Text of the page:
neurodegenerative diseases, NDD, proteinaceous deposits, Alzheimer’s disease, protofibrils, oxidative stress, aging, pathogenesis, expression vectors, yeast Transformation, Fluorescence Microscopy, Protein Expression, Serial Spotting, Rate of Aggregation, Mutagenesis, non-toxic protofibril model, dopaminergic degeneration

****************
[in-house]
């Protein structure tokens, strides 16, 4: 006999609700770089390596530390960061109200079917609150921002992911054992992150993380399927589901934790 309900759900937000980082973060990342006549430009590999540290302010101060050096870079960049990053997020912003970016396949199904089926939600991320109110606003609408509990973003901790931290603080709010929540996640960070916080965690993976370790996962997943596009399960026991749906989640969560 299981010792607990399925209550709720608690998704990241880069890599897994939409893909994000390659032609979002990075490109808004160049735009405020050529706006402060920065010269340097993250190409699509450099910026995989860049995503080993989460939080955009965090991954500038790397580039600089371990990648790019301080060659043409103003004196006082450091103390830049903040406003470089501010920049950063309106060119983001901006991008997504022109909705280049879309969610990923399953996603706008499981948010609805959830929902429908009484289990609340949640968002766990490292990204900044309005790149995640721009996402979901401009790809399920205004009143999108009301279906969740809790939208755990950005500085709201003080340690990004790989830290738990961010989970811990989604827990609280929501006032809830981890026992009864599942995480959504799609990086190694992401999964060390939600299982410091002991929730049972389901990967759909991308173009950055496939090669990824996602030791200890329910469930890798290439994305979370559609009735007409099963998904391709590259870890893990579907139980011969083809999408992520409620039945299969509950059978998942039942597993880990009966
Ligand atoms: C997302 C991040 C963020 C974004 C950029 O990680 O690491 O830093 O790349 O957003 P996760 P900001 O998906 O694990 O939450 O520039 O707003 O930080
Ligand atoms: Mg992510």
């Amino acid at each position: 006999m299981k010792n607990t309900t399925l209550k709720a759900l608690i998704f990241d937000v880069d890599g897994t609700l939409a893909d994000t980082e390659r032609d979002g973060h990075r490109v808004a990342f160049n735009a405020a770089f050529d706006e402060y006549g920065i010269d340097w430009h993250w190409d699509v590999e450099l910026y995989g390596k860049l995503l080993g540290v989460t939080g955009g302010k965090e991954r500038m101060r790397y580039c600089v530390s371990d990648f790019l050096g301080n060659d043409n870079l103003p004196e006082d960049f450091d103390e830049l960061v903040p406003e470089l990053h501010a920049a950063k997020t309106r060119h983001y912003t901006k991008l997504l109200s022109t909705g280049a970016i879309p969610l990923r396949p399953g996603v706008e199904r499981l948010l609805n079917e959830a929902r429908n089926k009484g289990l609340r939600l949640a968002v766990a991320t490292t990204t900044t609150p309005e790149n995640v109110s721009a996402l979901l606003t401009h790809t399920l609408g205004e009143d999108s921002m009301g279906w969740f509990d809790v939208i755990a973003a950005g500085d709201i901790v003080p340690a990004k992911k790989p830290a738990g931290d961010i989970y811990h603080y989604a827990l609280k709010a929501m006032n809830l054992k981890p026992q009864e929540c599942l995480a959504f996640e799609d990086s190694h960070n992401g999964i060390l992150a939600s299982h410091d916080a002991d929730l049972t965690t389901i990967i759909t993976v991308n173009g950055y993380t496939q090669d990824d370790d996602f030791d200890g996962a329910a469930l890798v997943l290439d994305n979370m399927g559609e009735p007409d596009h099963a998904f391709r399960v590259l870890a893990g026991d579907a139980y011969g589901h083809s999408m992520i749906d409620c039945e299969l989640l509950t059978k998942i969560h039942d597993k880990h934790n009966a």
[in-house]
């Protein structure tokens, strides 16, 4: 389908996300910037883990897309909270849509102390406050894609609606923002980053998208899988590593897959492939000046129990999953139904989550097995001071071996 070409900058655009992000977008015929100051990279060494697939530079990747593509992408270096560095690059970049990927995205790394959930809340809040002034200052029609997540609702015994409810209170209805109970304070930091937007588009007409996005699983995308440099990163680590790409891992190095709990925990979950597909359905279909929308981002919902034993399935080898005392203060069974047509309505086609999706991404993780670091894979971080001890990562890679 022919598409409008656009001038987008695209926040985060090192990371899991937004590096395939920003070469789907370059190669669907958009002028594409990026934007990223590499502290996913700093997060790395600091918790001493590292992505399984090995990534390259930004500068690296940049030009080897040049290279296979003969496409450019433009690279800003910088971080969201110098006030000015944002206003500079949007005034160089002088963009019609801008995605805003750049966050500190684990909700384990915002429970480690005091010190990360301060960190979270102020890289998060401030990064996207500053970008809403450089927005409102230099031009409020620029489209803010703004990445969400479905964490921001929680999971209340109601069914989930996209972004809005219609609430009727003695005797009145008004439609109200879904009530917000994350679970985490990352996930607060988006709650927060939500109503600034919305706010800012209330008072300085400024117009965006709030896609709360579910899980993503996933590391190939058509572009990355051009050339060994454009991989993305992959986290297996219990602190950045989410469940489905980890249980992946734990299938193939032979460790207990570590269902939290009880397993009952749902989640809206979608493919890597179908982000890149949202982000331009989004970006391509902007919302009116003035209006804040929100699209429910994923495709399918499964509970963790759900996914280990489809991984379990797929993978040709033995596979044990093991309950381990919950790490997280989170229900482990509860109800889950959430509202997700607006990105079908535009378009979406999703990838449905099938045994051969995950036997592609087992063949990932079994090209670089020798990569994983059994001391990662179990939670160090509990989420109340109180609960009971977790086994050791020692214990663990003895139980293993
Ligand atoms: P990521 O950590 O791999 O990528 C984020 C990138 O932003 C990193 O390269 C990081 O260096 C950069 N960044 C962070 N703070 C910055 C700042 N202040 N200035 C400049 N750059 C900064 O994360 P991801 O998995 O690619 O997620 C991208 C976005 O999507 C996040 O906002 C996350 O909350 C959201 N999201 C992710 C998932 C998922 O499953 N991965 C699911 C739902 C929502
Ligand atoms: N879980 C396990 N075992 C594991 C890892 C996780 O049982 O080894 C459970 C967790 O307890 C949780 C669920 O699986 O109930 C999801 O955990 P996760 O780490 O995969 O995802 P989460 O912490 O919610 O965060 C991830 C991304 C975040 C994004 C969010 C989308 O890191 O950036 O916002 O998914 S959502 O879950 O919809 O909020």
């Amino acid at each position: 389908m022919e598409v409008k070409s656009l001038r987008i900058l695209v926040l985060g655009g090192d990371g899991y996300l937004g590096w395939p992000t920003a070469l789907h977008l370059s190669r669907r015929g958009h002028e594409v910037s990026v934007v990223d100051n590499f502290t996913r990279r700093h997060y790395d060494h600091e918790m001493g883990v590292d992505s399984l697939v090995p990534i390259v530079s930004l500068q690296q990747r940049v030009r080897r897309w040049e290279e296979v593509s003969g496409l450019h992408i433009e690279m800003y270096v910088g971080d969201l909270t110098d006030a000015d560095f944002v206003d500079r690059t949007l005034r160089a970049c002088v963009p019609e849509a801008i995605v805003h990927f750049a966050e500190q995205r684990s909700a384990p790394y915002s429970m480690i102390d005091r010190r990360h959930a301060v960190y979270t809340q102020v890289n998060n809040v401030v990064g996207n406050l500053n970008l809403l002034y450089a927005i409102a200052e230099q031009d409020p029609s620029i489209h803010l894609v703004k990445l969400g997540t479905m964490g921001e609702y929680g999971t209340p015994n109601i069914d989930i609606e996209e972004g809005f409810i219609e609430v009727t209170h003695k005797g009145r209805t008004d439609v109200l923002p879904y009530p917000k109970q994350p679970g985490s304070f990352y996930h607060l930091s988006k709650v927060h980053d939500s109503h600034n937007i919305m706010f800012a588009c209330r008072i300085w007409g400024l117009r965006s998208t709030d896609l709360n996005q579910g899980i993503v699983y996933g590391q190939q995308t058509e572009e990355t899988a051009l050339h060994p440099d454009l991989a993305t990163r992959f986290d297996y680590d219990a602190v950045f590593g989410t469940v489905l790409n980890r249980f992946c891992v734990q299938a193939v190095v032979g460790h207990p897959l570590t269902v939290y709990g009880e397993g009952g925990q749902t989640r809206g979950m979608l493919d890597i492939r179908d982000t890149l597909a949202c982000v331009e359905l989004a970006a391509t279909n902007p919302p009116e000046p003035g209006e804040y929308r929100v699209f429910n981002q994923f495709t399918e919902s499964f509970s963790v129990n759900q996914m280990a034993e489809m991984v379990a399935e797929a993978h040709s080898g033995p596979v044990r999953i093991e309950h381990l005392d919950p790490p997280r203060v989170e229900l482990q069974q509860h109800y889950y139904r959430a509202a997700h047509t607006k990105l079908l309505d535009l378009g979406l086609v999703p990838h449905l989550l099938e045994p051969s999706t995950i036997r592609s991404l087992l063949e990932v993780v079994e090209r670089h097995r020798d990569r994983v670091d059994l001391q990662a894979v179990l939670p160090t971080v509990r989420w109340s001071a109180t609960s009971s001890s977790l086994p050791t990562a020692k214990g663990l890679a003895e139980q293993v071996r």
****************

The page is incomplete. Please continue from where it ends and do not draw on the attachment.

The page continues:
Parkinson's disease (PD) is characterized by the progressive death of dopaminergic neurons in the human brain. The misfolding and aggregation of alpha-synuclein, as well as the presence of reactive oxygen species (ROS), are throught to contribute to the cytoxicity. The mechanism of interaction between these two pathways is unknown. Mitochondrial dysfunction, specifically, incomplete respiratory metabolism and loss of antioxidants, has long been implicated as the culprit of ROS accumulation. Our lab has previously developed budding and fission yeast models to study genetic regulation of alpha-synuclein misfolding and toxicity. My thesis is composed of two studies. For my first goal, I tested the hypothesis that a mitochondrial dysfunction would enhance alpha- synuclein misfolding, aggregation, and toxicity. I used two budding yeast strains, one knocked-out for alpha-ketoglutarate dehydrogenase (the respiratory mutant) and mitochondrial glyoxalase II (the anti-oxidant mutant) to study the combinatorial effects of oxidative stress and expression of human alpha-synuclein. We found no cellular toxicity and decreased alpha-synuclein expression in both strains, yet intracellular aggregates only in the respiratory mutant. For my second foal, I tested the hypothesis that changing key amino acids within alpha-synuclein would affect its folding and toxic properties. Specifically, I investigated a mathematically modeled mutation of alpha-synuclein, Ala76a-Glu, which is thought to change its shape in a way that decreases its rate of aggregation. In fission yeast, A76E-alpha-synuclein formed aggregates more slowly than the normal form and did not change toxicity or expression. In budding yeast, A76E-alpha-synuclein reached the membrane more slowly, initially had decreased expression, and exhibited no toxicity. Results from these two studies assert that mitochondrial dysfunction and alpha-synuclein shapes play a role in the manifestation of Parkinson's disease.
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